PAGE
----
Generally, after the completion of a synthesis reaction of an organic pigment, a reaction mixture is washed and purified with water, and after it is in a state wetted with water, it is filtered, dried and milled to form an organic pigment in the form of a powder. Since, however, the drying is carried out after the filtering, particles of the pigment strongly coagulate with one another, and it is difficult to finely mill the coagulated particles to primary particles. When strongly coagulated pigment particles are surface-treated, the surface treatment hardly has a modification effect on the surface of each primary particle in some cases. When the fine particles almost similar to primary particles are surface-modified, it is effective to surface-treat the pigment before the strong coagulation takes place. That is, it has been found that it is remarkably effective for dispersing a pigment in water-based system to surface-treat a water-wetted pigment paste before the reaction mixture is not dried in the step of forming a pigment. When a water-wetted pigment paste is used for a sulfonation reaction in a solvent, a sulfonating agent is hydrolyzed due to the presence of water so that the sulfonation effect extremely decreases in many cases, and the rate of introduction of a sulfone group decreases so that the modification effect is not much expected in many cases. However, a solvent used in the reaction system replaces water present on the pigment surface by mixing or by stirring and kneading, and replaced water is removed by reducing a pressure or heating, whereby the pigment particles are uniformly surface-treated without coagulating the pigment particles.

Further, as a water-wetted organic pigment paste, a pigment paste obtained by a milling treatment such as salt milling or solvent milling can be also used. In the field where particularly finely milled pigment particles are required, the modification effect can be enhanced by carrying out the surface treatment of a water-wetted paste according to the present invention after salt milling without drying the paste. The term "salt milling" generally refers to the treatment of finely milling a pigment by milling a milled sodium chloride salt and a pigment in diethylene glycol. The term "solvent milling" refers to a treatment method in which an organic pigment is milled in a specific solvent so that the crystal growth of pigment particles is prevented to form pigment particles having a uniform particle diameter or in which pigment particles are controlled to have a desired crystallinity by utilizing crystal transition caused by a solvent.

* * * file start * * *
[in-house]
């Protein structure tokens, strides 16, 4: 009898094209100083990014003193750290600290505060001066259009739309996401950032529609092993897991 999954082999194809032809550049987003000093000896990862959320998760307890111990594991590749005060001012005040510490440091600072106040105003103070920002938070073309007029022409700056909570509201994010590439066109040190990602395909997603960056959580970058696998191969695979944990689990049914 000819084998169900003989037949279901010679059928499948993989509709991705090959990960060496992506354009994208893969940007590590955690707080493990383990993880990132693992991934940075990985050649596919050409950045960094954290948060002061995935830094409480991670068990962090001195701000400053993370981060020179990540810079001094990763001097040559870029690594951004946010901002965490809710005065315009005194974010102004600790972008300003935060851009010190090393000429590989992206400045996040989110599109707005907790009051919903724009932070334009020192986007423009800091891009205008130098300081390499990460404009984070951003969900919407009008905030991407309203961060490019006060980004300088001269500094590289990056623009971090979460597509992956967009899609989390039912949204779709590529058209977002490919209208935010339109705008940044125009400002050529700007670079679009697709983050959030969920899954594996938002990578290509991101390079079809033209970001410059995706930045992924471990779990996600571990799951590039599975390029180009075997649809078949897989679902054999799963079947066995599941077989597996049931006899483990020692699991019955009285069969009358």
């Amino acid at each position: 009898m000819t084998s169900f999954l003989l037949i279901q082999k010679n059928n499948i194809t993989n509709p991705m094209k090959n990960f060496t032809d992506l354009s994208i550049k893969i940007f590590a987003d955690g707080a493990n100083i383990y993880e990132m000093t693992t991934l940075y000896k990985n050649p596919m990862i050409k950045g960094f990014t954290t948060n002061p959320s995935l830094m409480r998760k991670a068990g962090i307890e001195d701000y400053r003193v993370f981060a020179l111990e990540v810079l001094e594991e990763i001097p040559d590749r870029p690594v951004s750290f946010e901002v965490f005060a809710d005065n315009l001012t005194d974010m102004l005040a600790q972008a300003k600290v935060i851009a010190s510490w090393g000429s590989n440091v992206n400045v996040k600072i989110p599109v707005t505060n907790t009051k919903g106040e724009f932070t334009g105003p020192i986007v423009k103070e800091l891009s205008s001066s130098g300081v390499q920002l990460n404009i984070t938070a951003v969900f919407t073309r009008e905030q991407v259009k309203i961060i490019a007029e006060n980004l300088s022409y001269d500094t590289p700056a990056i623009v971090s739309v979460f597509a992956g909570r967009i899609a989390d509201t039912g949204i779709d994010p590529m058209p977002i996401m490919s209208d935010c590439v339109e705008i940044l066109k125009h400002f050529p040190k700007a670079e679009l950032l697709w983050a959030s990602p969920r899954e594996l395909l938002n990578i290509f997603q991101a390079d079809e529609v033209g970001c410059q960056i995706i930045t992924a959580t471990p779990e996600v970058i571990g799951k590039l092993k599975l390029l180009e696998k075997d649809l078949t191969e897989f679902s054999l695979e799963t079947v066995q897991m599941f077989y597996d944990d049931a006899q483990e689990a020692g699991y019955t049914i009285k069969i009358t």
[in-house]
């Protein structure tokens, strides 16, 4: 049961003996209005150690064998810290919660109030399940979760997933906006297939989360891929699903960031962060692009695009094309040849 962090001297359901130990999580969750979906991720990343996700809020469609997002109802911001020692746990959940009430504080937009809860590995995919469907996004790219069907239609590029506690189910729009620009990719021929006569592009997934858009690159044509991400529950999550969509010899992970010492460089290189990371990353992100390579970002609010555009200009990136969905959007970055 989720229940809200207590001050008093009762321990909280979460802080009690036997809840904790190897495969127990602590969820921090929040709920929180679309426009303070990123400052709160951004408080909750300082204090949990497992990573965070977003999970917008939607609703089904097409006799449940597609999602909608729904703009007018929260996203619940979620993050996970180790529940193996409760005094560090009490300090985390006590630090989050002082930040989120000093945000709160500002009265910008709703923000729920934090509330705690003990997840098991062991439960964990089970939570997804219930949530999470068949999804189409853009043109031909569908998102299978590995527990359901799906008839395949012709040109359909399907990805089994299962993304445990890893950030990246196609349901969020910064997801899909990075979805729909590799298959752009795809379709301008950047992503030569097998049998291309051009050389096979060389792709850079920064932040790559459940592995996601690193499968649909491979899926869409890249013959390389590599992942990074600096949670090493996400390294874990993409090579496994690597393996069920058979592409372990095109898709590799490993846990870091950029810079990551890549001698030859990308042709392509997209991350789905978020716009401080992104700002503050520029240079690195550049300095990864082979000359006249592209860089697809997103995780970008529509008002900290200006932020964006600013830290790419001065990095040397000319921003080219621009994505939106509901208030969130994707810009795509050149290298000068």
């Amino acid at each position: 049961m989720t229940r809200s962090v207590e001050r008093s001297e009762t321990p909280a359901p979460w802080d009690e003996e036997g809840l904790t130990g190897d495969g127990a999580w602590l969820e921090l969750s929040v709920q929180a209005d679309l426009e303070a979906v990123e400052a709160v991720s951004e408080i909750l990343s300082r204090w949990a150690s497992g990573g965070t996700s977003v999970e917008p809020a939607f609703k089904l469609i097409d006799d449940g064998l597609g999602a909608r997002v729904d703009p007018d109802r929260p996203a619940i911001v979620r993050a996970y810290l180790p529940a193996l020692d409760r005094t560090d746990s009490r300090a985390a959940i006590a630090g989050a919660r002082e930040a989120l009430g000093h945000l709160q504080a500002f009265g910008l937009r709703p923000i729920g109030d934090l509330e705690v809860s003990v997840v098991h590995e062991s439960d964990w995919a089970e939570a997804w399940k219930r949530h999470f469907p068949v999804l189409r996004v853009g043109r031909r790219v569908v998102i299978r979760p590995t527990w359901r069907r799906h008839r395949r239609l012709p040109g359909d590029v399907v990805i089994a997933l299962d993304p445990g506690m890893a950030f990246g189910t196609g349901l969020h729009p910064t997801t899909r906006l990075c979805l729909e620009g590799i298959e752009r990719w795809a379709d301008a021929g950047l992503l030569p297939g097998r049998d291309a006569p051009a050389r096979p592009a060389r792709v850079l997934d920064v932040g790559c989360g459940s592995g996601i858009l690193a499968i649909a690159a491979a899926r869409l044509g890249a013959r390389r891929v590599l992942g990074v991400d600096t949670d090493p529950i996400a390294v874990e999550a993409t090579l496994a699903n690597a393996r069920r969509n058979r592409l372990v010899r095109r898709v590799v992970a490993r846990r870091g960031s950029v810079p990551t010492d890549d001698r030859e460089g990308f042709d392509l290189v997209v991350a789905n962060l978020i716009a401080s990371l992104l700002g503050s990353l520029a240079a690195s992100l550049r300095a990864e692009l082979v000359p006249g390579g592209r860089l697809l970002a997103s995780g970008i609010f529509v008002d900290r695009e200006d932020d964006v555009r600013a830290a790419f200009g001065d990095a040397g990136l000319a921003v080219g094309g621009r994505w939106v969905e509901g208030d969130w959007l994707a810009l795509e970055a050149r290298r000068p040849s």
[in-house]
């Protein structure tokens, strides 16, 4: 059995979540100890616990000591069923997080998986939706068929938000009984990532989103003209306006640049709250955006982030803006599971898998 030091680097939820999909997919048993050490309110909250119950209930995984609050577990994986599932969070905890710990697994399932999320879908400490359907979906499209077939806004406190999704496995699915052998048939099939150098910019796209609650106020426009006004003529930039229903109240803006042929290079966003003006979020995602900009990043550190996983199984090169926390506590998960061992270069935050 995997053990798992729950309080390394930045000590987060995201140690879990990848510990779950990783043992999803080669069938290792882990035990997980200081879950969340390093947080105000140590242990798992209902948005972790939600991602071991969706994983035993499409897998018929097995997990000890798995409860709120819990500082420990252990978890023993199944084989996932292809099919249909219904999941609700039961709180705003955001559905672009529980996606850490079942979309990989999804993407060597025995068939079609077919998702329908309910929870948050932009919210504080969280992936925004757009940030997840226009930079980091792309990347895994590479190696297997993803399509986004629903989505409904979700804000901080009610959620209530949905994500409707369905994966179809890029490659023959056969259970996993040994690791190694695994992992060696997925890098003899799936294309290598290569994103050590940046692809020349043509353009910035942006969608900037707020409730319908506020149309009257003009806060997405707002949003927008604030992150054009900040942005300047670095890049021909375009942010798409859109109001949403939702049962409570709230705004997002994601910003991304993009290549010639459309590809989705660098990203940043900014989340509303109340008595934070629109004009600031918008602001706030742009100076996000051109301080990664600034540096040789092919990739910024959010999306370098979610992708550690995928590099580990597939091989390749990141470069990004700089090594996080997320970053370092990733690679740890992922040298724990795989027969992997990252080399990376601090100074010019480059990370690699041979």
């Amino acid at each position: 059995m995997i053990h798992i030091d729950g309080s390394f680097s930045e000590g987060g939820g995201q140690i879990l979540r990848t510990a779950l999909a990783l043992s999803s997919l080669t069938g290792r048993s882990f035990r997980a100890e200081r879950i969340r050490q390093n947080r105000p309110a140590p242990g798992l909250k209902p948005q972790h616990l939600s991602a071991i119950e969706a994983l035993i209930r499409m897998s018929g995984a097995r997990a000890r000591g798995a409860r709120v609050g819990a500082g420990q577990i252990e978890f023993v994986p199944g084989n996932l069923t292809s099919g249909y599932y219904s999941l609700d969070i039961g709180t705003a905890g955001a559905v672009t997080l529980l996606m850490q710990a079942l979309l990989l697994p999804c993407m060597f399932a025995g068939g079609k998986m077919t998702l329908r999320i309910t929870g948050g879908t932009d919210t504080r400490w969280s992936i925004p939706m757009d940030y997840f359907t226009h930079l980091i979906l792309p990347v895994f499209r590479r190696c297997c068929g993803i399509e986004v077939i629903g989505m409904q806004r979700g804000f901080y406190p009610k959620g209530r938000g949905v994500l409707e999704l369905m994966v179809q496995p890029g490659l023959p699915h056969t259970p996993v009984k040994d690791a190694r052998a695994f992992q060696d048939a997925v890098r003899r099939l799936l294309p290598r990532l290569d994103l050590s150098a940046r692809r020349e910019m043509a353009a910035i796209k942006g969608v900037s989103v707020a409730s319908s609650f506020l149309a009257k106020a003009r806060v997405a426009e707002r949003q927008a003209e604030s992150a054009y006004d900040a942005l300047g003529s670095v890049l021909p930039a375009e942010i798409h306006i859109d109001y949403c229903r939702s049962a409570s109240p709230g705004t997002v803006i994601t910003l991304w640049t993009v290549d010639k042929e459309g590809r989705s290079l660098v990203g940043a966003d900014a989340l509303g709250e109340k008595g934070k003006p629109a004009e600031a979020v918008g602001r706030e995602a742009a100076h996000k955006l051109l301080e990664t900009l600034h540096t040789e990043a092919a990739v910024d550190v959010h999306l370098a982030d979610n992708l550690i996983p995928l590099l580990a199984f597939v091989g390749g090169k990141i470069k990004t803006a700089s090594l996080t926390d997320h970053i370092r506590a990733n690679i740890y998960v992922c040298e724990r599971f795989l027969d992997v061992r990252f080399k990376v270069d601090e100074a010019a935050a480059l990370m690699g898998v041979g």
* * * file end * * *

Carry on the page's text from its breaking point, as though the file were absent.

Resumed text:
The organic pigment used for the surface-treated pigment of the present invention, and the organic pigment used in the process for the production of a surface-treated pigment, provided by the present invention, are not specially limited. Examples of the organic pigment include insoluble azo pigments such as Toluidine Red, Toluidine Maroon, Hansa Yellow, Benzidine Yellow and Pyrazolone Red, soluble azo pigments such as Lithol Red, Helio Bordeaux, Pigment Scarlet and Permanent Red, vat dyes such as Alizarin, Indanthrone and Thioindigo Maroon, phthalocyanine pigments such as Phthalocyanine Blue, quinacridone pigments such as Quinacridone Red and Quinacridone Magenta, perylene pigments such as Perylene Red and Perylene Scarlet, isoindolinone pigments such as Isoindolinone Yellow and Isoindolinone orange, pyranthrone pigments such as Pyranthrone Red and Pyranthrone Orange, indigo pigments, thioindigo pigments, fused azo pigments, benzimidazolone pigments, flavanthrone pigments such as Flavanthrone Yellow, perinone pigments such as Perinone Orange, diketopyrrolopyrrole pigments, Anthrone Orange, anthanthrone pigments, nitro pigments, nitroso pigments, anthraquinone pigments such as Dianthraquinolyl Red, quinophthalone pigments such as Quinophthalone Yellow, indanthrone pigments, dioxazine pigments such as Dioxazine Violet, Acylamide Yellow, Nickel Azo Yellow, and Copper Azomethine Yellow.